The past being what it is, we want to be present in this moment for our children, but it is not the same moment for us as it is for them. In what the Greeks called Kairos, we see designated “all the possibilities within a given moment.” Clearly, based upon our experiences, what is possible for us in this moment is not possible for someone without these experiences. In our pursuit of serenity, we yearn to live in the moment, but as André Maurois wrote, this state or “combination of phenomena which occupies a person’s consciousness at a given moment,” for an unchanged duration seems inconceivable. “If it is a question of another person, death may intervene; if of music, the music will cease; if of a book, its last page will eventually be read.” The philosophies, or even therapies as they might be understood, such as Stoicism and Epicureanism were “intended to provide a cure for anguish, and to bring freedom and self-mastery, and their goal was to allow people to free themselves from the past and the future, so that they could live within the present.” The great Russian littérateurs like Dostoevsky, Tolstoy, and Pasternak regarded these as the accursed questions – the ones that all human beings had to contend with, and only by grappling with them could they grow in wisdom. These were questions that neither schooling nor the experiences of others could wholly prepare one for, and such questions, issues, and ideas became the centerpieces of their novels. We want our children prepared to face these confrontations, for them to appreciate properly in the present and minimize guilt in the future, and to have the capacity to focus on what matters most. One of the ways that we have given them to achieve this is through slow reading and the enjoyment of things partaken in for themselves. Virginia Woolf, in “How Should One Read a Book?” wrote,

Are there not some pursuits that we practice because they are good in themselves, and some pleasures that are final? I have sometimes dreamt, at least, that when the Day of Judgment dawns and the great conquerors and lawyers and statesmen come to receive their rewards – their crowns, their laurels, their names carved indelibly upon imperishable marble – the Almighty will turn to Peter and will say, not without a certain envy when He sees us coming with our books under our arms, “Look, these need no reward. We have nothing to give them here. They have loved reading.”

An enjoyment of the present and a realization of the possibilities in it, has as one of its requisites that we are able to do a thing without recourse to an ulterior motive – for joy, for play, for satisfaction. Our life in the present is a matter of what we are paying attention to. As the psychologist Winifred Gallagher writes, “At any one moment, your world contains too much information, whether objects, subjects, or both, for your brain to ‘represent,’ or depict clearly for you. Your attentional system selects a certain chunk of what’s there, which gets valuable cerebral real estate and, therefore, the chance to affect your behavior. Moreover, this thin slice of life becomes part of your reality, and the rest is consigned to the shadows or oblivion.” In this moment, think of everything that your children have accomplished and all that you hope they will do and become. See them here before you, compare them in your mind to the moment when you first held them in your arms, then their swaddling blankets and now their gowns. Let this moment be appreciated with as much intensity as that with which you cherish those memories.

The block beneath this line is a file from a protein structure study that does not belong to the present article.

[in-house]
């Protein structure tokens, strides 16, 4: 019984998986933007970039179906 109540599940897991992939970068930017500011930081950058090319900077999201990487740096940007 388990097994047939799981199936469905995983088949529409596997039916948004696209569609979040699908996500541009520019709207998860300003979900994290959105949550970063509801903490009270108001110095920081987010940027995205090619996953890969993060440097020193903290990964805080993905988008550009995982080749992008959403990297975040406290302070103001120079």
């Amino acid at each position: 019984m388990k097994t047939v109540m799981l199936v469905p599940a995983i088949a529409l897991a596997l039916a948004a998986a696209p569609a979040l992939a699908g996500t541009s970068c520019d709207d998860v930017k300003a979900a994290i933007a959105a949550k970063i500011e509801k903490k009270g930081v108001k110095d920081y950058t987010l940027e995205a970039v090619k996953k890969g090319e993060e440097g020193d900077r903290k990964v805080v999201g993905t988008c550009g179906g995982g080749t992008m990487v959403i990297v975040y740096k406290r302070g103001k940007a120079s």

As they prepare to join the ranks of Ridgeview’s alumni, consider their future and your own. How shall we see our future selves? Are we apart from or a part of something? We can conceive of two very different conceptions. First, the sixteenth-century poet Sir Edward Dyer who wrote of sovereign self-sufficiency as follows:

My mind to me a kingdom is;
Such perfect joy therein I find
That it excels all other bliss
Which God or Nature hath assigned.

Do we really intend to propose that we are so complete? That we take so little inspiration and have so little impact upon our fellows? Contrarily, is our condition better described by the seventeenth-century poet John Donne?

No man is an island,
Entire of itself.
Each is a piece of the continent,
A part of the main.
If a clod be washed away by the sea,
Europe is the less.
As well as if a promontory were.
As well as if a manor of thine own
Or of thy friend’s were.
Each man’s death diminishes me,
for I am involved in mankind.
Therefore, send not to know
For whom the bell tolls,
It tolls for thee.

If we perceive ourselves – parents, teachers, and students – as interconnected, our vision of the future appears very different than if we perceive ourselves entirely self-reliant, atomistically individual. In order to appreciate these interconnections, we must continuously cultivate the skills we have developed for reading. More attentive readers will mean more attentive people, but this sort of attention is not our default condition. As Alan Jacobs notes, “as long as we have had readers we have had readers frustrated by their inability to concentrate.” As Jacobs continues, “Reading is a way of connecting with others, but the connection is an odd combination of the intimate and the virtual: if we say that when Machiavelli entered his study there was really no one there, we speak a half-truth. In a way he sat there alone; in another way he enjoyed the best of company.” Reading’s relevance to the kind and quality of our future is its ability to show us our relation to not only those alive, but to all of those who have ever lived. In becoming attentive to this, we habituate ourselves to overcoming our mental sloth.